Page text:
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Arun Hariharan

Health Care

Expert’s Blind Spot

‘Everybody knows this’ will never be true

Published: Thursday, January 2, 2014 - 11:15

Last week, I accompanied my father to an eye hospital to get his eye examined for a suspected cataract. The hospital examined his eye and confirmed the presence of a cataract. They recommended surgically implanting an artificial lens in his eye—a fairly common procedure these days for cataract treatment.

We were told that certain pre-operative tests would be required before the actual surgery. This included an eye sonography and a few other eye tests that were completed at the hospital during the same visit. All that remained were certain routine blood tests and an electrocardiogram (ECG), to confirm his fitness to undergo the surgery.

For the ECG, we were advised to visit an external cardiologist. As for the blood tests, my father opted to get those done by an external pathological lab (being 86 years old, this would save him some trouble, as this lab could send a technician to his home to collect the blood samples).

We decided to get his ECG done the next day, and the blood tests the day after. I phoned the cardiologist to tell him that the eye hospital had advised us to visit him. He asked us to come first thing next morning.

The next morning, we went to the cardiologist’s clinic about 30 minutes before the opening time, so that dad would be the first in queue and wouldn't have to wait behind other patients. After we had waited about 40 minutes, the cardiologist’s assistant arrived, opened the clinic, and called us inside. When we showed her the papers given by the eye hospital, we were in for a surprise.

She told us that we actually needed to do the blood tests first and then come to the cardiologist, who would see the pathological reports, perform the ECG, and certify the patient’s fitness for the surgery. Of course, what she said made perfect sense once she explained it to us. Nevertheless, we were a little irritated, given the trouble it meant to my aged father to make two trips for what should have been done in one.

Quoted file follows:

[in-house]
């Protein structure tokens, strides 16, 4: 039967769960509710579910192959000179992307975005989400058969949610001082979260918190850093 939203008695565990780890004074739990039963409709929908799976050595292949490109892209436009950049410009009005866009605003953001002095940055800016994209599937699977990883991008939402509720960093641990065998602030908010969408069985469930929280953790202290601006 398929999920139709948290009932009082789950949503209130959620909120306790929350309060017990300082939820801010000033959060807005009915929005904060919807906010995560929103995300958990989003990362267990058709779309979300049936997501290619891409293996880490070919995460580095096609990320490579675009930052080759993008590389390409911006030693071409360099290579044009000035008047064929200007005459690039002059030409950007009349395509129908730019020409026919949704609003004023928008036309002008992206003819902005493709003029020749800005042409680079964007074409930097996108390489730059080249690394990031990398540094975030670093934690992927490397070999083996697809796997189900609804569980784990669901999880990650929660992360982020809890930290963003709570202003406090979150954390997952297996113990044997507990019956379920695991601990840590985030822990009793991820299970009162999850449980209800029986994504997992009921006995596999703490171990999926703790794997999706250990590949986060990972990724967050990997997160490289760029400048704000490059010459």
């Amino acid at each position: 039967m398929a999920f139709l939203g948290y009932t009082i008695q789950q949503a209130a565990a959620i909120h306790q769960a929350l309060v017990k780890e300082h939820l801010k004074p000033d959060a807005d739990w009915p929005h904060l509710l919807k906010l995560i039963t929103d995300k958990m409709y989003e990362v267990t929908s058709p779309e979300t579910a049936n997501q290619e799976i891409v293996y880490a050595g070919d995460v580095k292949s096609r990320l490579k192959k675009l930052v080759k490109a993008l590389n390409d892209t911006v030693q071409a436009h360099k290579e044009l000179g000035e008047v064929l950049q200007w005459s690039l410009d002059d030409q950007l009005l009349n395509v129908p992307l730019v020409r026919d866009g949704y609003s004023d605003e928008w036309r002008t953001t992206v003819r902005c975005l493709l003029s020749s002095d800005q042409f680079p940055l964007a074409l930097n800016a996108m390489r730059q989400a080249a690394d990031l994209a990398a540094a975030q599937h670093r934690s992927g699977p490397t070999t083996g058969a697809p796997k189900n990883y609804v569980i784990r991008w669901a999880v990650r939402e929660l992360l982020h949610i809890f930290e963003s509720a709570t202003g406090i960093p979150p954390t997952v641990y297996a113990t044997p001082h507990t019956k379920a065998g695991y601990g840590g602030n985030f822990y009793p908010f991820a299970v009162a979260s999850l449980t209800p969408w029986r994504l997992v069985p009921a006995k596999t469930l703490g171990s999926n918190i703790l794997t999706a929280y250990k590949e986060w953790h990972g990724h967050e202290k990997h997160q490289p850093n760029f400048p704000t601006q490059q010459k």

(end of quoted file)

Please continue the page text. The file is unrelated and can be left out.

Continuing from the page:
I pointed out that neither the people at the eye hospital nor the cardiologist, when I spoke to him on the phone the day before, had informed us that the blood tests needed to be done before the cardiologist could do his part. While being quite sympathetic and polite about it, the lady told us that perhaps this was so obvious to the doctors, medical personnel, and the cardiologist that they presumed patients would know as well. “Everyone knows this,” she said.

However, the fact is that everyone does not know. Dad and I are examples of typical customers of the hospital, i.e., reasonably educated but unfamiliar with medical procedures. When the assistant said, “everyone knows this,” she was talking about people like herself, not the customers.

The eye-hospital medical staff and the cardiologist suffer from what I call “expert’s blind spot.” They were completely unaware of what may not be obvious to their customers and put us through some clearly avoidable trouble.

I am sure the eye-hospital example gets repeated every day in other industries. Perhaps you have experienced speaking to customer service agents who keep throwing jargon or acronyms at you, expecting you to understand their language. It doesn’t seem to have occurred to them that perhaps you don’t understand their language, that perhaps the customer is not an expert in their field. Come to think of it, why should your customer be an expert in your field? It is your business to be an expert in your field, not your customer’s.

Process for continuous improvement